Kosovo rejects Hashim Thaci organ-trafficking claims
The Kosovo government has reacted angrily to a draft report alleging that serving leaders are responsible for crimes including organ-trafficking.
The Council of Europe report names Hashim Thaci - prime minister and wartime political leader of the Kosovo Liberation Army (KLA) - 27 times.
The human rights body's inquiry reinforces several aspects of a 2009 BBC report into similar allegations.
Kosovo's authorities have rejected the claims as "baseless and defamatory".
The draft report, which is due to be published on Thursday, is the result of a two-year investigation by the special rapporteur of the Council of Europe, Dick Marty.
The EU's police and justice mission in Kosovo (Eulex) said it would look carefully at its findings.Detention facilities
Allegations of organ-trafficking against the KLA were first published by the former prosecutor of the Hague International War Crimes Tribunal, Carla del Ponte, in 2008.
The BBC's report presented evidence of the cross-border transfer of both Serb and Albanian prisoners of the KLA from Kosovo to Albania.
Nick Thorpe, who was involved in the BBC investigation, says that Mr Marty's report identifies individuals and joins the dots between known detention facilities used by the KLA during and after the war in the late 1990s.
The Council of Europe's draft report includes people who were in the inner circle in this alleged organ trafficking ring; sources who actually witnesses to these macabre operations.
From personal experience it is extraordinarily difficult to get to the right people.
One thing that the report says is that, in their experience, penetrating the Albanian mafia is more difficult than penetrating the Sicilian mafia, the Cosa Nostra. It's a very violent, closed society and very difficult to obtain information.
If any of these allegations are true you can imagine how tightly some people would try to protect these secrets.
Mr Marty's report says that when the United Nations came to Kosovo, it decided to do business with the KLA and did not aggressively pursue war crimes investigations against senior KLA officials.
Since the European Union has come in, it has levelled indictments against some KLA operatives.
The Drenica group within the KLA, which was led by Mr Thaci, is accused of involvement in organised crime, including drug-trafficking and the trafficking of human organs.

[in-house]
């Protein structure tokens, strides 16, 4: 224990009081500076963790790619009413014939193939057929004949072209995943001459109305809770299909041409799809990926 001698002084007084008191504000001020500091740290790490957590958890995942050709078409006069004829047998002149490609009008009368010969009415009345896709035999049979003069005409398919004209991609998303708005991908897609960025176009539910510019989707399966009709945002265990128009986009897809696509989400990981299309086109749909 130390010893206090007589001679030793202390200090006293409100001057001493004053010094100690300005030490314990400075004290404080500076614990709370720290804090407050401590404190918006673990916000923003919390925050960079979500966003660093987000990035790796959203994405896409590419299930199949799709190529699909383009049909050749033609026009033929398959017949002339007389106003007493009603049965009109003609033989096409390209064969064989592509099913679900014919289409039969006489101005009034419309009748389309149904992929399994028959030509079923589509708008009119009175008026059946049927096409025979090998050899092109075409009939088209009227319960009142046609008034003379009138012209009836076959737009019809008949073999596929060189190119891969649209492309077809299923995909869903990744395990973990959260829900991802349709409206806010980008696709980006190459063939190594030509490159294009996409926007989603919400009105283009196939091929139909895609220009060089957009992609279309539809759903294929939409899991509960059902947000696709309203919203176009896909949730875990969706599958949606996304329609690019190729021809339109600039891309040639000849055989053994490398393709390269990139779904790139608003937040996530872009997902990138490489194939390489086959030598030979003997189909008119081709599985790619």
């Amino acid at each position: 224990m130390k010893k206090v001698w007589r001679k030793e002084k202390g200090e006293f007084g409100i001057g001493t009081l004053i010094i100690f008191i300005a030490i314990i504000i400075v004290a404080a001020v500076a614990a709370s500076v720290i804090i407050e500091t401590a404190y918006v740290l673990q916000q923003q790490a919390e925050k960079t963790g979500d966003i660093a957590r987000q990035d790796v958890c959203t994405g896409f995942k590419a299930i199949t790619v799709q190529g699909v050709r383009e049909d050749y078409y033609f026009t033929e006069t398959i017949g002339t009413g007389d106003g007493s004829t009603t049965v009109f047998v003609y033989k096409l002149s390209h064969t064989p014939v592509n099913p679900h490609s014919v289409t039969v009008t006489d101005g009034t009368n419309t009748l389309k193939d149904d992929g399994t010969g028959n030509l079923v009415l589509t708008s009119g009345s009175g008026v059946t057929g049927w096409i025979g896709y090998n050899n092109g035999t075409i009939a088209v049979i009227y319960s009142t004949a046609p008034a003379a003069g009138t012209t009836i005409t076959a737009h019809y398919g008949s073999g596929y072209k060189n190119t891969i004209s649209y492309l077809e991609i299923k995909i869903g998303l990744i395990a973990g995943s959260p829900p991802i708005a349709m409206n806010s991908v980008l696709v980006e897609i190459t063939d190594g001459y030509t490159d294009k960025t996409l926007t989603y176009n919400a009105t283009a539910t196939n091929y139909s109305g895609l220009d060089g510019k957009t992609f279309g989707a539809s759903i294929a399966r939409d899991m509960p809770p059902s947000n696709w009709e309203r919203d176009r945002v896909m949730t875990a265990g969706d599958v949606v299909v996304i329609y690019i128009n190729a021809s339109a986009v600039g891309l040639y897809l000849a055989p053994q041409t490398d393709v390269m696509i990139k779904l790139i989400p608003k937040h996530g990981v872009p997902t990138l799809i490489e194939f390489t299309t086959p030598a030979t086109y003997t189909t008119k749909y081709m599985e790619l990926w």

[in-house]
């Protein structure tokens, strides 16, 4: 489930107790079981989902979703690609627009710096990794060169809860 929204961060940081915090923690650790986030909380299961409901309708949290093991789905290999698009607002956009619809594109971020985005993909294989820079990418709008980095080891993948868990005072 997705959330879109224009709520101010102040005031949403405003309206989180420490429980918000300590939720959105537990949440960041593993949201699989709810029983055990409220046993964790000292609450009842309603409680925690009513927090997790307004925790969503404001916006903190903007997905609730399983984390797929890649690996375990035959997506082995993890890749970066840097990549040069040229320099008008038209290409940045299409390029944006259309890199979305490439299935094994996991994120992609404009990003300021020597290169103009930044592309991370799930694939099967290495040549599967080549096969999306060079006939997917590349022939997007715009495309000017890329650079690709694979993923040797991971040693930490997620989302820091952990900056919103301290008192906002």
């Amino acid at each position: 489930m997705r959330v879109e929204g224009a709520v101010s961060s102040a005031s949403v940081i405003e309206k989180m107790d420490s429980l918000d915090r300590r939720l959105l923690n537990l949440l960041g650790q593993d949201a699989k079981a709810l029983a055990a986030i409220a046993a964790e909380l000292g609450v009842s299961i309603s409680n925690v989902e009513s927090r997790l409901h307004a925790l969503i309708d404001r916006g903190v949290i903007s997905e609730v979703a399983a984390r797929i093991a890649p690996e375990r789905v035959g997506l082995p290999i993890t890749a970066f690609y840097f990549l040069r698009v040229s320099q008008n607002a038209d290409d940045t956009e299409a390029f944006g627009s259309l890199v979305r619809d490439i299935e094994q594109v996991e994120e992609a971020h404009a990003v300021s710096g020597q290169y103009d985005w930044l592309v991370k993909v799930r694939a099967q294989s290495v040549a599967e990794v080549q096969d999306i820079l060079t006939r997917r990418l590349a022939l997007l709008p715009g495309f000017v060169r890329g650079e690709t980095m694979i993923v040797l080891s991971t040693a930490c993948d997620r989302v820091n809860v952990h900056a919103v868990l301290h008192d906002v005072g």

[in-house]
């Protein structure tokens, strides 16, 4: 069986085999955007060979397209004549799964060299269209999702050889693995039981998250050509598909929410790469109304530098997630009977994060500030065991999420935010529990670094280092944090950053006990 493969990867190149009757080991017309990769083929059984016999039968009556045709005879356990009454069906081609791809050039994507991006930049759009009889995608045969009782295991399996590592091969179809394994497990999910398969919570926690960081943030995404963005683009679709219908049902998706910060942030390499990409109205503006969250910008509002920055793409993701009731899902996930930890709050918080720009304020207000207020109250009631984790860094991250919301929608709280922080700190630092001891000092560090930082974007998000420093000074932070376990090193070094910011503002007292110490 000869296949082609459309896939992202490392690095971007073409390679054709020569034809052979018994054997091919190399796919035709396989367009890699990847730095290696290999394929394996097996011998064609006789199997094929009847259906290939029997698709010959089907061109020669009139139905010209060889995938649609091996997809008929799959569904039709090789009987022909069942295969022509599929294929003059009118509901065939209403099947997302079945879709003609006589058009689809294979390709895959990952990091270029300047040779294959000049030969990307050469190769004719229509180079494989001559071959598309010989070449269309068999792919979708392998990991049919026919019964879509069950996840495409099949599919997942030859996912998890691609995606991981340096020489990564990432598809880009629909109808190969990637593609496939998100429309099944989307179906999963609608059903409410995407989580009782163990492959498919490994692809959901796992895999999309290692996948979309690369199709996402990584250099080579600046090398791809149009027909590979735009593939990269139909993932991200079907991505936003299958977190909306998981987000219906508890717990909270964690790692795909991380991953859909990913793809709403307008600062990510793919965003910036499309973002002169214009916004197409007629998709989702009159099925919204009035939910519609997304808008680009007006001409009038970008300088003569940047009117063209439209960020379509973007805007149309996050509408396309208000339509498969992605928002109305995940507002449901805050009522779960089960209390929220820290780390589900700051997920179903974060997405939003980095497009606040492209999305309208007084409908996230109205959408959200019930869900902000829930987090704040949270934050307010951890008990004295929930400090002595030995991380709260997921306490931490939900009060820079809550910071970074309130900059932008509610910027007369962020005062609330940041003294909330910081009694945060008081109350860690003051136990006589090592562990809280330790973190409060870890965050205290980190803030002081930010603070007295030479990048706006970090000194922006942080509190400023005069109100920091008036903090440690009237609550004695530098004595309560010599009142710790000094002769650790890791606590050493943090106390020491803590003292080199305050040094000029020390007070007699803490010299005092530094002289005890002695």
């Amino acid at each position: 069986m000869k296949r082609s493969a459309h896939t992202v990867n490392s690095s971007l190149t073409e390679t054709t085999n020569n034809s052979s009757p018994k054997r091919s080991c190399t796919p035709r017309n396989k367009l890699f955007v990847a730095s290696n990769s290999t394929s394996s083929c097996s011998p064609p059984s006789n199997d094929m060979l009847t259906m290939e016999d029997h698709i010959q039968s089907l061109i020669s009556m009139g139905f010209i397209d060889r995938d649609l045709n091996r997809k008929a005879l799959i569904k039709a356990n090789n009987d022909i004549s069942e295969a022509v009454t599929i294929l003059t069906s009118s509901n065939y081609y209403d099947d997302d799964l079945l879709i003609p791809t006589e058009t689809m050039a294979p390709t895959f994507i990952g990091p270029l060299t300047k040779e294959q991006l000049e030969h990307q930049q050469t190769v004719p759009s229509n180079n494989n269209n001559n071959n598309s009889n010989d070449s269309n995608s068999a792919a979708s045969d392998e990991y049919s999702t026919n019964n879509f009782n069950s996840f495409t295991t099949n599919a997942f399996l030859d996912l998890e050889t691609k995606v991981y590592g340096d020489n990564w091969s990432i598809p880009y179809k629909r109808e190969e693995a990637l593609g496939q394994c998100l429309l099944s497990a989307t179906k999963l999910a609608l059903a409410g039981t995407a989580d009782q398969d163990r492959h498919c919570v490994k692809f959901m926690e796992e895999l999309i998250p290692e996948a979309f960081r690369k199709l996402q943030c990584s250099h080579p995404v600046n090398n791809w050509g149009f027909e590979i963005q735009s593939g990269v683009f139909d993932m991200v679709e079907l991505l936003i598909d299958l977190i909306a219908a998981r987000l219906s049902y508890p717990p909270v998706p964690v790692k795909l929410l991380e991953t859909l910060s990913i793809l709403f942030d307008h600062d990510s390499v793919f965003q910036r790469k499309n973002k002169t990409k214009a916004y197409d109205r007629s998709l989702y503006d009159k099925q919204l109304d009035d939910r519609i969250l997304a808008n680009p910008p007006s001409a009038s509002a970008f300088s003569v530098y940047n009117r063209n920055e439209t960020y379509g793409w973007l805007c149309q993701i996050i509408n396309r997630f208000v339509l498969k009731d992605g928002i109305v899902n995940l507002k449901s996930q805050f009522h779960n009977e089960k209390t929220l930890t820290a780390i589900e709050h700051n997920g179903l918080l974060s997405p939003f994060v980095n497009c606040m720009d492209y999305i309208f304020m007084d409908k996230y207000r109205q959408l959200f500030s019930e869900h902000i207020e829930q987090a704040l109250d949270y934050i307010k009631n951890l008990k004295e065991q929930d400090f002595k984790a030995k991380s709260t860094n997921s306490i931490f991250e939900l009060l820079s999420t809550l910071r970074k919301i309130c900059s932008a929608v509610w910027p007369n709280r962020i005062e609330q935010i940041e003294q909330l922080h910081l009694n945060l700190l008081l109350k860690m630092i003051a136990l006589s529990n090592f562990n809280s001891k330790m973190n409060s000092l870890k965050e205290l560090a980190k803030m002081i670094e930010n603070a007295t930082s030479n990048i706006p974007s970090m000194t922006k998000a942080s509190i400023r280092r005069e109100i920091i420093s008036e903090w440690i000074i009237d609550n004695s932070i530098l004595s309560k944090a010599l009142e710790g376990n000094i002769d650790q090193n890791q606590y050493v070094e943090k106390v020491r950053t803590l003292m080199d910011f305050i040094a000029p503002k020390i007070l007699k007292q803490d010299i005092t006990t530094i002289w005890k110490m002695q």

Leaders of the group are also said to bear "the greatest responsibility" for running the "KLA's ad hoc network of detention facilities" inside Albania as well as determining the fate of prisoners.
Evidence is also presented of organised crime activities continuing up to the present day.
Mr Marty's report argues that the abuses were sufficiently widespread to constitute a pattern in neighbouring Albania as well as in Kosovo.
It suggests that at least six detention centres operated in Albania and it adds that prisoners continued to be detained after the end of the 1999 Kosovo conflict.Organ removal
In addition, it says, a "state-of-the-art" reception centre was used for the removal of captives' kidneys as part of the organised crime of organ-trafficking. Mr Marty's sources allege the organs were shipped out to private overseas clinics.
The report also appears to corroborate allegations of crimes, mainly against ethnic Serbs, at a farmhouse in the Albanian village of Rripe known as the "Yellow House".
The Yellow House allegations were contained in a joint investigation by the BBC and the Center for Investigative Reporting.
The draft Council of Europe report says a small number of deaths occurred there and goes on to claim that the house was used as a transit point where victims were processed according to their physical condition.
The end point, the report alleges, was at Fushe-Kruje where victims were killed and their organs removed. The report notes its proximity to Albania's main airport near Tirana.Destroyed evidence
Mr Marty's draft report is particularly critical of the UN War Crimes Tribunal in the Hague which, he says, carried out an exploratory mission to the Yellow House site in Rripe.
While pointing out that the tribunal did not have jurisdiction over Albania, the report complains that its initial investigation into organ-trafficking was dropped and evidence taken from the Yellow House destroyed.
The Hague chief prosecutor's special adviser, Frederick Swinnen, told the BBC News website that investigators had decided that the evidence found was "limited and inconclusive" and "was not going to be used in our trials and our cases". However, he added that a record of it had been kept.
In its first reaction, the Kosovo government warned of legal and political steps against what it described as "slanders".
Spokesman Memli Krasniqi said the allegations had been investigated several times by local and international prosecutors, and the claims were found to be unsubstantiated.
"To us it's clear that someone wants to embarrass Prime Minister Hashim Thaci after the landslide victory in last Sunday's parliamentary elections," he said.
Mr Thaci, whose political party won Sunday's parliamentary elections in Kosovo, said in a 2009 interview that certain individuals might have abused the uniform of the Kosovo Liberation Army but, if so, these were isolated incidents.
After a meeting in Moscow, Serbian Foreign Minister Vuk Jeremic cast doubt on the Kosovo prime minister's political future in light of the Council of Europe's draft report.
Andy Sparkes, deputy head of the EU's police and justice mission in Kosovo, said that if the Council of Europe had "chapter and verse on this kind of thing, then obviously we would like to hear from them more formally so that we can deal with it".
The report is due to be presented to the legal and human rights committee of the Council of Europe in Strasbourg on Thursday.